By MARSHA MERCER
Ah, Memorial Day--pools, picnics, parades, and everybody gets to weigh in on the Memorial Day controversy.
No, I don’t mean the dust-up over whether President Barack Obama should be in Washington Monday to lay a wreath at the Tomb of the Unknown Soldier at Arlington National Cemetery.
His right-wing critics have fussed mightily over the president’s decision to spend the weekend in Chicago with his family. On Monday he’ll participate in a service at Abraham Lincoln National Cemetery in Elwood, Ill., and Vice President Joe Biden will lay the wreath at the Tomb of the Unknowns.
Other presidents – including Ronald Reagan, George H.W. Bush and George W. Bush -- missed Memorial Day ceremonies at Arlington without the collapse of the Republic. To me Obama’s absence is a non-issue. I can’t see how the president dishonors fallen troops or disrespects the military by commemorating Memorial Day in Illinois.
The controversy I’m referring to is whether Obama should continue the presidential tradition of sending a wreath to the Confederate Monument at Arlington National Cemetery on Memorial Day. His left wing critics are accusing Obama of being part of a “chain of racism stretching back to Woodrow Wilson.”
Last year, more than 60 historians and scholars, including Pulitzer Prize winning author James McPherson and former 1960s radical Bill Ayers, signed a letter asking the president to stop sending the wreath, which began when Woodrow Wilson attended the monument’s dedication in 1914. Every president since has sent a wreath, traditionally on the birthday of Jefferson Davis in June.
In 2003, then-President Bush switched delivery to Memorial Day. An erroneous report in Time magazine that Bush had reinstated delivery of the wreath caused a predictable uproar.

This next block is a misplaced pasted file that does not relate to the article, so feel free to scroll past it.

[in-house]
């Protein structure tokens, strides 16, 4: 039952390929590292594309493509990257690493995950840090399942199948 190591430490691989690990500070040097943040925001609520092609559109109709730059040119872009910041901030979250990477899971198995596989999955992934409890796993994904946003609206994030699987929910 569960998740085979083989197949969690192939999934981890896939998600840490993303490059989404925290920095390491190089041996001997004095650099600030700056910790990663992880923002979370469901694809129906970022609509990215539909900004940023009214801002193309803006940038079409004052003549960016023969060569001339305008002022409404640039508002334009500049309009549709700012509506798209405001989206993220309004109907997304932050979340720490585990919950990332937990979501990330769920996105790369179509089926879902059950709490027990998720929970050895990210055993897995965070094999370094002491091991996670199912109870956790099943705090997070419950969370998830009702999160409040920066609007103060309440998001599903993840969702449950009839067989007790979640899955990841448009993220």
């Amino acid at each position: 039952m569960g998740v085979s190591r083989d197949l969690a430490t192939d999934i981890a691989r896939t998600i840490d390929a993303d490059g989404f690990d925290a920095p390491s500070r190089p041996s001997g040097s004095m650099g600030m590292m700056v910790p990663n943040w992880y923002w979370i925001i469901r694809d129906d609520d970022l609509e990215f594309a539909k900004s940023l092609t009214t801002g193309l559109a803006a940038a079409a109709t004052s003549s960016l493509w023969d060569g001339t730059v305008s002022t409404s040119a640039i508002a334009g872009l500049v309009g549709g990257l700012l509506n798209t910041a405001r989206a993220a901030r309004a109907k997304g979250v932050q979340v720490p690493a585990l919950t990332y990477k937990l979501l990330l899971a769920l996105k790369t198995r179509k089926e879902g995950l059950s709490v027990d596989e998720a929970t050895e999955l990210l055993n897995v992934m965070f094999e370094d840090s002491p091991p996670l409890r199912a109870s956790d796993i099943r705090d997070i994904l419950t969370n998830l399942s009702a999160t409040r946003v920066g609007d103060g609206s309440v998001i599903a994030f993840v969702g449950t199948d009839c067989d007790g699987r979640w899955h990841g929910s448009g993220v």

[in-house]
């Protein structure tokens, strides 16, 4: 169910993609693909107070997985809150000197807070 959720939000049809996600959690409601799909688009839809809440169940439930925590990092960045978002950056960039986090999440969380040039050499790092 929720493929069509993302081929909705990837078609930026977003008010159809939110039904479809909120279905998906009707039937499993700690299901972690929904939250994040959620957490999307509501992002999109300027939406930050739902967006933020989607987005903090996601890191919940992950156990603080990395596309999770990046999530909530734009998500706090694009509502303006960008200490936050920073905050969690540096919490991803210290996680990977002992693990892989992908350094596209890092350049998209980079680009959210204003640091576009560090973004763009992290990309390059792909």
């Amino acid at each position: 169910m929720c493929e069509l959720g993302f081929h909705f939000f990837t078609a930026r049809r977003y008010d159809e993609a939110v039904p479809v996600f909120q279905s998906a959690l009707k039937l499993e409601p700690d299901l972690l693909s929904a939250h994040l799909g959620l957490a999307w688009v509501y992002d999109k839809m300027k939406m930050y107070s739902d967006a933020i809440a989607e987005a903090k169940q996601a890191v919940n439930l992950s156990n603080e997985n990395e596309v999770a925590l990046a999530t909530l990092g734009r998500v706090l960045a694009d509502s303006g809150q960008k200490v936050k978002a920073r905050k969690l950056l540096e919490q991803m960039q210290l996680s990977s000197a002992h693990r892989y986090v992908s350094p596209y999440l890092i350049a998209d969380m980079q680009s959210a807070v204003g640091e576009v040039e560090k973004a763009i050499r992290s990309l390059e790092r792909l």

Last Memorial Day, Obama laid a wreath at the Tomb of the Unknowns and had a wreath delivered to the Confederate memorial. He also sent a wreath to a memorial in Washington that honors African-American soldiers who fought in the Civil War. The White House did not comment on the anti-wreath petition.
Chuck McMichael, commander in chief of Sons of Confederate Veterans, Inc., reportedly sent Obama a thank-you note. Foes say sending the wreath symbolically aids and abets the “neo-Confederate agenda.” They argue that the monument, which was built by the United Daughters of the Confederacy, is less about honoring the dead than about legitimizing secession and glorifying the ideals of the Confederacy.
Last month, a smaller group of historians and scholars again wrote Obama, repeating their no-wreath request and asking that the federal government remove the Sons of Confederate Veterans as a recognized charity in the Combined Federal Campaign, the government’s equivalent of the United Way. The letter also asked that the Sons not be allowed to host events for the U.S. Army or participate in Junior ROTC programs in high schools.
Memorial Day honors all who died in the military, but it began to honor the sacrifices of the Civil War. The first National Decoration Day at Arlington National Cemetery was in 1868, although more than two dozen cities, some in the North but more in the South, claim they put flowers on Civil War graves before that.
Arlington National Cemetery began on 200 acres once owned by Robert E. Lee and, according to the cemetery’s Web site, “For many years following the war, the bitter feelings between North and South remained, and although hundreds of Confederate soldiers were buried at Arlington, it was considered a Union cemetery. Family members of Confederate soldiers were denied permission to decorate their loved ones' graves and in extreme cases were even denied entrance to the cemetery.”
Over the years, Congress set aside an area for the Confederate dead and later approved the Confederate memorial. In 1966, Congress and President Lyndon Johnson declared Waterloo, N.Y., the “birthplace” of Memorial Day. In 1971, Memorial Day became a federal holiday.
Obama was right to send a wreath to the African-American memorial if he wanted to continue the Confederate wreath tradition. Others likely will disagree, but a calm discussion of the issues will be good practice for the Civil War sesquicentennial.
To find common ground on the war’s 150th anniversary, we can start by talking about flowers.
© 2010 Marsha Mercer. All rights reserved.